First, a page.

This timeframe assessment of symptoms development further helps medical professionals narrow down a diagnosis. It does this by helping them to distinguish between postpartum depression and other possible conditions that could be contributing to similar symptoms.

Specific Sets of Symptoms

Because there are different types of postpartum depression, assessing a woman’s symptoms using a postpartum depression screening tool could help medical professionals make a further judgement as to which type of PPD is affecting their patient.

If more severe symptoms are in place or thought to be at risk of developing, then medical professionals will be able to put mothers on early intervention treatment to help reduce the risk of potential harm to the mother or the child.

Risk to Baby or Mother Health

In extremely rare cases, a type of postpartum depression called postpartum psychosis develops. This severe form of PPD presents a potential risk of suicide or infanticide. Though rare, medical professionals must also be diligent in screening for the possibility of postpartum psychosis in order to protect the health and safety of their patient and the baby,

Who Performs Postpartum Depression Screening?

In an official capacity, postpartum depression screening is performed typically by the woman’s obstetrician-gynecologist (ob-gyn). Postpartum depression screening can also be performed by the family physician, a labor and delivery nurse or another type of health care provider working with the mother.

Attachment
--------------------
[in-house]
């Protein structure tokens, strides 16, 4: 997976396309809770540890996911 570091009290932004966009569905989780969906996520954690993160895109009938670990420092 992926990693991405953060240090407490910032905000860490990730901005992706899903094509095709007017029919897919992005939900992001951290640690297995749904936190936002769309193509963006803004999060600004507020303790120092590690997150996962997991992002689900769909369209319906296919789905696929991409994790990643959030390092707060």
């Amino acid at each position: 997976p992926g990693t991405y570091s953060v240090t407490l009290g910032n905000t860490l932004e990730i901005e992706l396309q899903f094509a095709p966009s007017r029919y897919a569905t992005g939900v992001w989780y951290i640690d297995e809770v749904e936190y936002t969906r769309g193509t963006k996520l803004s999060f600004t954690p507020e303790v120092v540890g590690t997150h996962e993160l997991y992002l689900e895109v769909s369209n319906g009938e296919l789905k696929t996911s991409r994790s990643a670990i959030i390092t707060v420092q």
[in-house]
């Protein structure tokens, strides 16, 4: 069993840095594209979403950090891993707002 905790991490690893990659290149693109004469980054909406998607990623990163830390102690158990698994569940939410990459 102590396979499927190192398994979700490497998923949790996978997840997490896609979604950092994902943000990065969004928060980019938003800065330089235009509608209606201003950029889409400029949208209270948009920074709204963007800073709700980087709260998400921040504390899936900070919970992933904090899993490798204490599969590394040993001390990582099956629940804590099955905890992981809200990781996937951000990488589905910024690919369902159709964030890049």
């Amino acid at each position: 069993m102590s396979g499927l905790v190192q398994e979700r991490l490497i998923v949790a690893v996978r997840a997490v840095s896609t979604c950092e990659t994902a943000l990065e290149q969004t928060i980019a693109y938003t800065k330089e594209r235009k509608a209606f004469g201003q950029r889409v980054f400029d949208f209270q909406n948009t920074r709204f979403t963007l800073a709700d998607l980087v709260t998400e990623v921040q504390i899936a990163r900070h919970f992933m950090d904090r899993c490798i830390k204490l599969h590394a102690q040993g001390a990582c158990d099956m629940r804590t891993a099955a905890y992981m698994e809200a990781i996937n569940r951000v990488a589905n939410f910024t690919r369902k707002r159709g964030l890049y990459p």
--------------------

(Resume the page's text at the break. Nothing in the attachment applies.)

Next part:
Because postpartum depression screening tools are widely available online, the woman herself or her family can also help to perform a postpartum depression screening test in an unofficial capacity. Taking postpartum depression screening tests yourself can help clarify the symptoms and timeframe which will be important information to physicians or psychiatrists who will make the eventual diagnosis.

How is Postpartum Depression Screening Performed?

There are a number of different ways to screen for postpartum depression. Postpartum depression screening tools include tests, questionnaires and other screening methods. Postpartum depression screening can be performed in the hospital, at the doctor’s office, at a psychiatrist’s office or at home online.

Today, many medical experts recommend that postpartum depression screening be performed within the first week after delivery on all women. This helps medical professionals to recognize early signs so that treatment can be implemented before symptoms get worse.

However, postpartum depression screening is still not a standard practice in many hospitals and therefore, symptoms can go largely unrecognized for weeks or months. Despite the lack of standardized PPD screening, there are many hospitals today who are making postpartum depression screening part of routine postpartum care which presents hope for the future of health care for new mothers.